As the European Union expands from 15 to 25 countries on Saturday, officials in Cambodia were unsure whether the benefits of increased market access would offset the stiff competition they expect to face from the union’s poorer new members.
“An enlarged EU can increase incomes or affect Cambodia negatively,” said Kea Sovan, chief of the World Trade Organization Department in the Ministry of Commerce. “Cambodia will get a large market from the EU,” he added. “But some foreign investors want to invest in the new EU countries because they are poor and their labor is cheap.”
As a least-developed country, Cambodia enjoys duty-free, quota-free access to the EU on most items, though restrictions on some agricultural goods remain. The 10 states joining the EU on Saturday give Cambodia increased access to 75 million potential consumers, but will offer tough competition in producing garments, which comprise the bulk of Cambodian exports.
Cambodia exported about
$420 million worth of goods to the EU last year, consisting mostly of garments. EU members and the commission provide about $118 million in aid to Cambodia annually, though that is unlikely to increase significantly since most of the joining members are poorer than the existing ones.
The average per capita income in the 10 new EU countries—Slovenia, Malta, Hungary, Czech Republic, Slovakia, Estonia, Poland, Lithuania, Latvia and Greek Cyprus—is about $9,200. For existing EU members, it’s about $28,400.
In a presentation on Wednesday, EU officials said the improved market access for Asian goods and services would outweigh the potential negative trade effects.
“All of the 10 countries joining the EU have much higher rates of protection than existing members,” said Winston McColgan, charge d’affaires for the Cambodian delegation of the European Commission. “So whatever trade you have is going to be easier and more profitable.”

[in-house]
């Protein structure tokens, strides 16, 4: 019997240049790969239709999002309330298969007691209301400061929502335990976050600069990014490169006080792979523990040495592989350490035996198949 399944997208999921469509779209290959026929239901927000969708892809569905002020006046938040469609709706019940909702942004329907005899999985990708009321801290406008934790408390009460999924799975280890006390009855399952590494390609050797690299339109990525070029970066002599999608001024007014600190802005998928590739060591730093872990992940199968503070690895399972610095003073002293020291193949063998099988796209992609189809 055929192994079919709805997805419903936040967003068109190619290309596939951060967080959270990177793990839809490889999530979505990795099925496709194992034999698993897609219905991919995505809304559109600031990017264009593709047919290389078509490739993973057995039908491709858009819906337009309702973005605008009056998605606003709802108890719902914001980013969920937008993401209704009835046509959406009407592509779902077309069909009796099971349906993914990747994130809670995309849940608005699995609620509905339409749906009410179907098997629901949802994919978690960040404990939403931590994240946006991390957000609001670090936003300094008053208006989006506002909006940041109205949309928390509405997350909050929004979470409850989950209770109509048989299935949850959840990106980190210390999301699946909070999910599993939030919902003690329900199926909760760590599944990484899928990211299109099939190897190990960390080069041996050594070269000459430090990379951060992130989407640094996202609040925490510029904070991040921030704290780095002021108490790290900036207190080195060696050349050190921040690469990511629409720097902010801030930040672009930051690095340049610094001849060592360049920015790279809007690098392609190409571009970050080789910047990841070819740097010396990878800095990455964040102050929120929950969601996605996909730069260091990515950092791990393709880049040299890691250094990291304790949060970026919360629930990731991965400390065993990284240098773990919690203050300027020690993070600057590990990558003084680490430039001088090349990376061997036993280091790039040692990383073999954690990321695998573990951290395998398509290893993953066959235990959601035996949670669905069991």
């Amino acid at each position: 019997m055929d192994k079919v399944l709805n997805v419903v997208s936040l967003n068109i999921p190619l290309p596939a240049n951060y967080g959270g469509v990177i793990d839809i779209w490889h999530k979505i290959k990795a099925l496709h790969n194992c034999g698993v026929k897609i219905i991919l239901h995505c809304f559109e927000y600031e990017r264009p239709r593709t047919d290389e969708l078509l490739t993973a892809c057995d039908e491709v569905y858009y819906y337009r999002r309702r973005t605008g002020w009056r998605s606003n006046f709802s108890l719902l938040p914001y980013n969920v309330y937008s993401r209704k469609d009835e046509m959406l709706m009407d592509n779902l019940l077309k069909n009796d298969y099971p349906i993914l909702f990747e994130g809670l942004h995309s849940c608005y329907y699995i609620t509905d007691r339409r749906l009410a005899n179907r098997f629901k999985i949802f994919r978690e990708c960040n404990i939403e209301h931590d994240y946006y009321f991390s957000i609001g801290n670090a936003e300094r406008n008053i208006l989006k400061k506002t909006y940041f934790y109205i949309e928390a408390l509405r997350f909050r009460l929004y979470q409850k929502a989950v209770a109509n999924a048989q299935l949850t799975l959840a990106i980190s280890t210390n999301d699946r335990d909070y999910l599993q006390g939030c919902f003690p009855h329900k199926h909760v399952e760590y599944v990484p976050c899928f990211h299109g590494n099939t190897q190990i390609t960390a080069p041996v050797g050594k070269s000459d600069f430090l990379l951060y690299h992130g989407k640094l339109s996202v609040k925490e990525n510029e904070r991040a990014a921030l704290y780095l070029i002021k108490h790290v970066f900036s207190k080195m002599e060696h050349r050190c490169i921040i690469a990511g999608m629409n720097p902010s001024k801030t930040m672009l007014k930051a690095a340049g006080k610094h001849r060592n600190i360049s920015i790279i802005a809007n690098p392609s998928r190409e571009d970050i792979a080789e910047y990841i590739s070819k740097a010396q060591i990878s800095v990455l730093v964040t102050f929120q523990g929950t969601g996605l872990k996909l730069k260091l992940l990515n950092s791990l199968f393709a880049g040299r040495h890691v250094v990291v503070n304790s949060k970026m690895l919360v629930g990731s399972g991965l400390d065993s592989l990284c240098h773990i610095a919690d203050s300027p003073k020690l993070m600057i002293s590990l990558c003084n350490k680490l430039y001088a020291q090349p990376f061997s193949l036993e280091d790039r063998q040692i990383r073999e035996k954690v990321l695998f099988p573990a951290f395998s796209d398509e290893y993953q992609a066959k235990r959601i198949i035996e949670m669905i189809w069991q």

Polish Ambassador Kazimierz Duchowski said he expects Cambodia to continue exporting garments, footwear and handicrafts to his country.
The EU enlargement “will make things better in all spheres,” he said. “It’s a bigger organization with lower taxes and tariffs.”
Though he said it was “a little too soon” for Polish companies to invest in Cambodia, he said Polish businesses have inquired about starting up garment and footwear companies here.
But before they invest, “they need to know very well how the system operates in Asia,” Duchowski said. “Many things are not too transparent here.”
A top garment industry official contacted Wednesday said the expanded EU will not benefit the country in the short term, but it will later on.
“There are pros and cons,” the official said. “There is a bigger market in the new EU. But we will face a stiff challenge from garment producers there because they can deliver goods within weeks, not months.”
But, he added, “European markets may produce high-end garments, but Asia is much more effective at mass production.”
Weighing the benefits to Cambodia of an enlarged EU depends on the length of perspective, McColgan said.
“The challenge for Cambodia is to diversify its exports,” he said. “An enlarged EU gives Cambodia an additional set of opportunities for Cambodia to diversify,” as it could provide new markets for Cambodia to try exporting new products, he said.